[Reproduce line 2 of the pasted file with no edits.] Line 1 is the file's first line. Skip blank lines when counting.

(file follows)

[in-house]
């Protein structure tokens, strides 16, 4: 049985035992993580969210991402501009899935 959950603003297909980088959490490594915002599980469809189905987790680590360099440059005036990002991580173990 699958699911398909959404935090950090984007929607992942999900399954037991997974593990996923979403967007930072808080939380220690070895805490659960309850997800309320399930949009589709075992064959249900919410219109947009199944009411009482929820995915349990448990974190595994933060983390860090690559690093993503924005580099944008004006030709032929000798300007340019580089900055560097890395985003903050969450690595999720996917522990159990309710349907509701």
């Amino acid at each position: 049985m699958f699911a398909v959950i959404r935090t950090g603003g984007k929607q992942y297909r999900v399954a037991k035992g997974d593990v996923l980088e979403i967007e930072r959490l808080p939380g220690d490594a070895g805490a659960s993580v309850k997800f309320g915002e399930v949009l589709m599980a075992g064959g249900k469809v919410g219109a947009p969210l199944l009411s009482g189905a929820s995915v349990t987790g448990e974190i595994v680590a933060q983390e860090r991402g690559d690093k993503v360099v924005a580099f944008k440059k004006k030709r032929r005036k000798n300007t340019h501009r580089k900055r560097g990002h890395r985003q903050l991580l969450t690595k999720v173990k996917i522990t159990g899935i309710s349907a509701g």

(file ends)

């Protein structure tokens, strides 16, 4: 049985035992993580969210991402501009899935 959950603003297909980088959490490594915002599980469809189905987790680590360099440059005036990002991580173990 699958699911398909959404935090950090984007929607992942999900399954037991997974593990996923979403967007930072808080939380220690070895805490659960309850997800309320399930949009589709075992064959249900919410219109947009199944009411009482929820995915349990448990974190595994933060983390860090690559690093993503924005580099944008004006030709032929000798300007340019580089900055560097890395985003903050969450690595999720996917522990159990309710349907509701």